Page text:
Der Spiegel has two explosive stories on NSA spying from Edward Snowden’s leaked documents. The first is that the US has bugged the telephones and the computers of the European Union offices…
Der Spiegel has two explosive stories on NSA spying from Edward Snowden’s leaked documents. The first is that the US has bugged the telephones and the computers of the European Union offices in Washington, D.C. It has had the ability to monitor all meetings there, as well as to see all emails and documents stored on computers. It has also been targeting the communications of the EU at its United Nations offices in New York, and in Brussels itself, where European Union parliamentarians and officials were spied on. The document describes the EU as an “attack target.”
European Union officials are reportedly very, very angry. The European Parliament speaker is “deeply worried and shocked.”
As for Germany itself, Der Spiegel writes:
“The National Security Agency spies on Germany many times more intensively than was heretofore known. Secret documents, which Der Spiegel was able to see, reveal that the NSA systematically collects and stores the greater part of telephone and internet connections.”
The article says that the document shows that the NSA monitors roughly half a billion communications connections in Germany every month. The metadata of these telephone calls, emails, SMS and instant chat exchanges are stored at Fort Meade.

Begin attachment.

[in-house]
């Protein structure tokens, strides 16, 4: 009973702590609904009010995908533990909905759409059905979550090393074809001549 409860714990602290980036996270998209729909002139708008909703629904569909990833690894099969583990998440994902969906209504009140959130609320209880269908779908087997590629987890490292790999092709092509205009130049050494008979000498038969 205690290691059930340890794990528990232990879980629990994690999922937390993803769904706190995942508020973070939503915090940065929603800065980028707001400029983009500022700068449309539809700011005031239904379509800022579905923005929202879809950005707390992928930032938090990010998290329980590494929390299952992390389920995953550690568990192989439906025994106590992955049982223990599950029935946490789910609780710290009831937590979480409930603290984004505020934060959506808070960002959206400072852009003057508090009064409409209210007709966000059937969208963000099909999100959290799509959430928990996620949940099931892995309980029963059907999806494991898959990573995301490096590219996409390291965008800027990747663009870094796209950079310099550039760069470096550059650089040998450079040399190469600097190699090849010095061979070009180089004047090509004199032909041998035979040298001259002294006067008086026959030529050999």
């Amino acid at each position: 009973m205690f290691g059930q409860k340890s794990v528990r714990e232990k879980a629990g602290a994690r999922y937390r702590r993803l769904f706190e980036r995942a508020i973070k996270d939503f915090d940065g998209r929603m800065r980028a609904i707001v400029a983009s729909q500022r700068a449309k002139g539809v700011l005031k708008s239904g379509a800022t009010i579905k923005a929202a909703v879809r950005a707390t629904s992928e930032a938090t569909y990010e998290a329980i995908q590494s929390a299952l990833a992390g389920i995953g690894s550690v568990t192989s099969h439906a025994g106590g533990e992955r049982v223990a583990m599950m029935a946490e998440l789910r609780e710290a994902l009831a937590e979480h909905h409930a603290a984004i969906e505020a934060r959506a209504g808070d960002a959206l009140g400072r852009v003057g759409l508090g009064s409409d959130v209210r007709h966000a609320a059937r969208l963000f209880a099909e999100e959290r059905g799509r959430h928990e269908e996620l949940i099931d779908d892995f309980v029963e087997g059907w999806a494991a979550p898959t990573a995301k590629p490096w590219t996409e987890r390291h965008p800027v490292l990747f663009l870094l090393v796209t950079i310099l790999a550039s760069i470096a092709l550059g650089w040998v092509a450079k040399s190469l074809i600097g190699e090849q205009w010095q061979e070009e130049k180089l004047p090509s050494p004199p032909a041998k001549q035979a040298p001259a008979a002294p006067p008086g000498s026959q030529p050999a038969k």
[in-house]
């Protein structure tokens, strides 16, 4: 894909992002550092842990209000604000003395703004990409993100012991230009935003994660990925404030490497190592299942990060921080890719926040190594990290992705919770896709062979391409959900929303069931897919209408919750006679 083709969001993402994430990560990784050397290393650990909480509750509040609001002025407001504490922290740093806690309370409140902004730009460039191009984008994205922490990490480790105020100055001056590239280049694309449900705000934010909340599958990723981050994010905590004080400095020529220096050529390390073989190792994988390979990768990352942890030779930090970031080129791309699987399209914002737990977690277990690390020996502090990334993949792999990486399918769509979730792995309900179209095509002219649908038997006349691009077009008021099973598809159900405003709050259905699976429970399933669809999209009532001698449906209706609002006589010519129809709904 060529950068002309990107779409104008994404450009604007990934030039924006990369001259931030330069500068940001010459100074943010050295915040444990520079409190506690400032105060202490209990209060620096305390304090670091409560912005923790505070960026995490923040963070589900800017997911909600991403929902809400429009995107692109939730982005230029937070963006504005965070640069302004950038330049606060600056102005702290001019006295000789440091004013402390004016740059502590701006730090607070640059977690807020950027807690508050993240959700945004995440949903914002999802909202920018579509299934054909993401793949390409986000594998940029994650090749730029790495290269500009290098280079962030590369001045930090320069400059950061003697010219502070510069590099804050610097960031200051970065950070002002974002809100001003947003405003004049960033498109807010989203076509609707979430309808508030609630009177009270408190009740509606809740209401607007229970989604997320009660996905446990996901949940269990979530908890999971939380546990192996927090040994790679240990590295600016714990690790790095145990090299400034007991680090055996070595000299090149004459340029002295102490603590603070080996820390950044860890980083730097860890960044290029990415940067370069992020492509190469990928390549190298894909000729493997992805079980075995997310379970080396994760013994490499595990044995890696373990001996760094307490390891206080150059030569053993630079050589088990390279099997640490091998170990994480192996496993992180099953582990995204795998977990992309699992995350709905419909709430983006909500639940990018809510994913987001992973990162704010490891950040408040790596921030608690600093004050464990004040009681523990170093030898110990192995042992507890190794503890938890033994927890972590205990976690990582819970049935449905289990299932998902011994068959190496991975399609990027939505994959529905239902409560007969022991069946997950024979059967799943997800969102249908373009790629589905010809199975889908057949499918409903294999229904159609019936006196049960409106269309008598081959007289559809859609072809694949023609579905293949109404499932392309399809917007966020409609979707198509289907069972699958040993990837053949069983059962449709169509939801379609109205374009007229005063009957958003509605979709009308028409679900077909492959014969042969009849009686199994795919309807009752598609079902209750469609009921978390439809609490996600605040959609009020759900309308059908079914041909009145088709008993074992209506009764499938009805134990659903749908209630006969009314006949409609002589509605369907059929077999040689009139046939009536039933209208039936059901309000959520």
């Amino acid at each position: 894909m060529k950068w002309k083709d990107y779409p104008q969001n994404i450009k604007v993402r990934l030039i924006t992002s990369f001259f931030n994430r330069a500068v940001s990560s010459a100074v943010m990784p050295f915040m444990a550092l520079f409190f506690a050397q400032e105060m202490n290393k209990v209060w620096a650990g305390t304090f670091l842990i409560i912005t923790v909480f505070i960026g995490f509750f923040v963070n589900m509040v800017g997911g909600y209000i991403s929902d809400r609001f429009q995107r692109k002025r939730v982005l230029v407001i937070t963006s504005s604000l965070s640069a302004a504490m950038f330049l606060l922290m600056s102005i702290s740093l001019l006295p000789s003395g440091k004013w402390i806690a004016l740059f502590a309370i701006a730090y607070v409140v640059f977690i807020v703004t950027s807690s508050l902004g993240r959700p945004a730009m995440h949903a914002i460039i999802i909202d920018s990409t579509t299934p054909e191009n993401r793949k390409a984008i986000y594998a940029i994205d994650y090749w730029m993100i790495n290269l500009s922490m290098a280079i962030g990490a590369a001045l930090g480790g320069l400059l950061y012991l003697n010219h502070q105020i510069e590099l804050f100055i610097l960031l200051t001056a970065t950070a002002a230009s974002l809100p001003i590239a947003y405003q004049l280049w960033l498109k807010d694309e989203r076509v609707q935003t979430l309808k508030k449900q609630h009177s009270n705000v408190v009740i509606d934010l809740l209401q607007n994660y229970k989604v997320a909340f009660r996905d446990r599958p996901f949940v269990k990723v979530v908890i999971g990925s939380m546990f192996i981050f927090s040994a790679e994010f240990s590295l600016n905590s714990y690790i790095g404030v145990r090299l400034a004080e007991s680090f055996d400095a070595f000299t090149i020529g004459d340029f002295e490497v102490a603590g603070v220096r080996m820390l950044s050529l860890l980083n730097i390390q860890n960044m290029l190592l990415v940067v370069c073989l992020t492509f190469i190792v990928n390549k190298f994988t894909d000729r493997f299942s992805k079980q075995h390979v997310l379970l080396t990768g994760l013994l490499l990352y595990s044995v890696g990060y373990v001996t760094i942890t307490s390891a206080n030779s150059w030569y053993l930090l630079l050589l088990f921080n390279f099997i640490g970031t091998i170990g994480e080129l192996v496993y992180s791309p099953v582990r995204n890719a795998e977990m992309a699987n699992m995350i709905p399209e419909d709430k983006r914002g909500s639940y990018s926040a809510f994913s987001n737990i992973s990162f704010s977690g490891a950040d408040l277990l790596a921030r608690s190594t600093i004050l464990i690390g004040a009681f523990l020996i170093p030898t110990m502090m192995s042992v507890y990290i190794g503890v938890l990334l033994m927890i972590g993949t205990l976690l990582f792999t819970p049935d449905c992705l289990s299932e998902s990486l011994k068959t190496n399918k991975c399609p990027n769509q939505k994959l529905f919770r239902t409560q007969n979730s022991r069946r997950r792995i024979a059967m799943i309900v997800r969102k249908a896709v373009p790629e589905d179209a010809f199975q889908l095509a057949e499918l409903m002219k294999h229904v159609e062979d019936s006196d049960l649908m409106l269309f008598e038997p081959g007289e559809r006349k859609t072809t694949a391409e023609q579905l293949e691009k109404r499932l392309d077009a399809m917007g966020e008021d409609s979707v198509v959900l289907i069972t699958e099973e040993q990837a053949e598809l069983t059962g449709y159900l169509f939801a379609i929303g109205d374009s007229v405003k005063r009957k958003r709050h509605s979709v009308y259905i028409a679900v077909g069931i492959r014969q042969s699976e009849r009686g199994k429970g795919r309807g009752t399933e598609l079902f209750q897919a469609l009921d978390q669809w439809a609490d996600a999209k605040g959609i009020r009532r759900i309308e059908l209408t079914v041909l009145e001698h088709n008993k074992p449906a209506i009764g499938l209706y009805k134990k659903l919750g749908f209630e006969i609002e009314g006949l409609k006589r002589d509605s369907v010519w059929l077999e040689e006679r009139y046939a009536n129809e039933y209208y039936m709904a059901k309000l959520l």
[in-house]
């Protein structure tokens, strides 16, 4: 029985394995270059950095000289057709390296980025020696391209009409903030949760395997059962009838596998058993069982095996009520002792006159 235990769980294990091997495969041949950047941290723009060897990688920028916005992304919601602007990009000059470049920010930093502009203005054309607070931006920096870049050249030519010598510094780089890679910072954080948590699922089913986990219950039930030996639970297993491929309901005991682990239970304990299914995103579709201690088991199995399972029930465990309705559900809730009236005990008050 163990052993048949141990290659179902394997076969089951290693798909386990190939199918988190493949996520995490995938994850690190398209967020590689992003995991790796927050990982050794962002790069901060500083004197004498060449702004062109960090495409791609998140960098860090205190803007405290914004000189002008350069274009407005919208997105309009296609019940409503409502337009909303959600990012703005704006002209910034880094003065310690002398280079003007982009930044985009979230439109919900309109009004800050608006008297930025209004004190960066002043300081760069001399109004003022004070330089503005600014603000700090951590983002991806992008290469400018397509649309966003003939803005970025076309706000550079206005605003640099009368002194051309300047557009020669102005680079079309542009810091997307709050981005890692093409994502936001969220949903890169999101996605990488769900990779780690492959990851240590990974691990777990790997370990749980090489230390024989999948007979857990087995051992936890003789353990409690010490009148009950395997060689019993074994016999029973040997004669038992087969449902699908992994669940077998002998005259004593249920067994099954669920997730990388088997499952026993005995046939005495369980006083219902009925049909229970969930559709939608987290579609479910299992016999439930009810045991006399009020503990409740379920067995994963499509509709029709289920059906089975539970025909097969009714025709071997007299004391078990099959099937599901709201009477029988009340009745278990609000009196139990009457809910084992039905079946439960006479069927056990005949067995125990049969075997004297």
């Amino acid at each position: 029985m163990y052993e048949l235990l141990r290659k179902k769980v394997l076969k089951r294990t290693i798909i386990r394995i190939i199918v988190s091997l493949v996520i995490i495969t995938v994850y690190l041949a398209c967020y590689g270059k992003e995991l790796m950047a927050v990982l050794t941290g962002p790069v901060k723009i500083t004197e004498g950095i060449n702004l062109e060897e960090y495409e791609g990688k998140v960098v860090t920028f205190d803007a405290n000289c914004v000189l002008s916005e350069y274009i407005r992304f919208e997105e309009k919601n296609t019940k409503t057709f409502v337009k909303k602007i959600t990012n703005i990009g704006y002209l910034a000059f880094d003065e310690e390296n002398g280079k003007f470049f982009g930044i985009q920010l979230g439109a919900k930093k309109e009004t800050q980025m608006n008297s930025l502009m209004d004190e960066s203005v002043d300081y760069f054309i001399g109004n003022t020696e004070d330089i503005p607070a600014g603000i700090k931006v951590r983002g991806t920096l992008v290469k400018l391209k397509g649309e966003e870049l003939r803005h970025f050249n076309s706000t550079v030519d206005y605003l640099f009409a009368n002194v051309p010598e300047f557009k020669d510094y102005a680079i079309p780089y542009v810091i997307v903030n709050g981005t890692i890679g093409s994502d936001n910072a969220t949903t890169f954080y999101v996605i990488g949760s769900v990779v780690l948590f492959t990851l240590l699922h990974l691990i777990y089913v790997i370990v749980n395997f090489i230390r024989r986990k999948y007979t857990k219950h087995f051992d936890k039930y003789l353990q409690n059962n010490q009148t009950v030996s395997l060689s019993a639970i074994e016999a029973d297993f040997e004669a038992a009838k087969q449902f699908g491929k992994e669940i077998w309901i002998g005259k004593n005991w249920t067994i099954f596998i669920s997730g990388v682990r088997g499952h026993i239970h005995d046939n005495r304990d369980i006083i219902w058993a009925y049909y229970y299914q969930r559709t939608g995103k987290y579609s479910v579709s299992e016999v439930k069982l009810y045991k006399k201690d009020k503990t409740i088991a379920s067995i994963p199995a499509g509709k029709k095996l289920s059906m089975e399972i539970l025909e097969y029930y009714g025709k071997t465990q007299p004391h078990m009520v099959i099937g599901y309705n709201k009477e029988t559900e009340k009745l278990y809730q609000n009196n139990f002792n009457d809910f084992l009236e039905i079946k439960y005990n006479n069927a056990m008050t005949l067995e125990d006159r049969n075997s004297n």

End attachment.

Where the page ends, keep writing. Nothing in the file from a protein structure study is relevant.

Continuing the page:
It points out that the US monitors Germany as closely as it does China, Iraq and Saudi Arabia. Daily, an average of 20 million telephone connections and 10 million internet transactions are collected by the NSA. This is ten times as many telephone connections as the NSA monitors for France, e.g.
The NSA does not spy in the same way on the UK, Canada, Australia or New Zealand, who are class 2 partners and therefore are not targets. Germany, the leaked document says, is only a class 3 partner and therefore is also considered a target.
Germans, especially East Germans, are generally angry about the revelation of the extent of US information-collection on them, given that they were victims of STASI domestic spying. Just as authorities have shown them their STASI files, which can run to 9,000 pages, so many Germans feel that the NSA should show people what information it has collected on them, which they had thought private.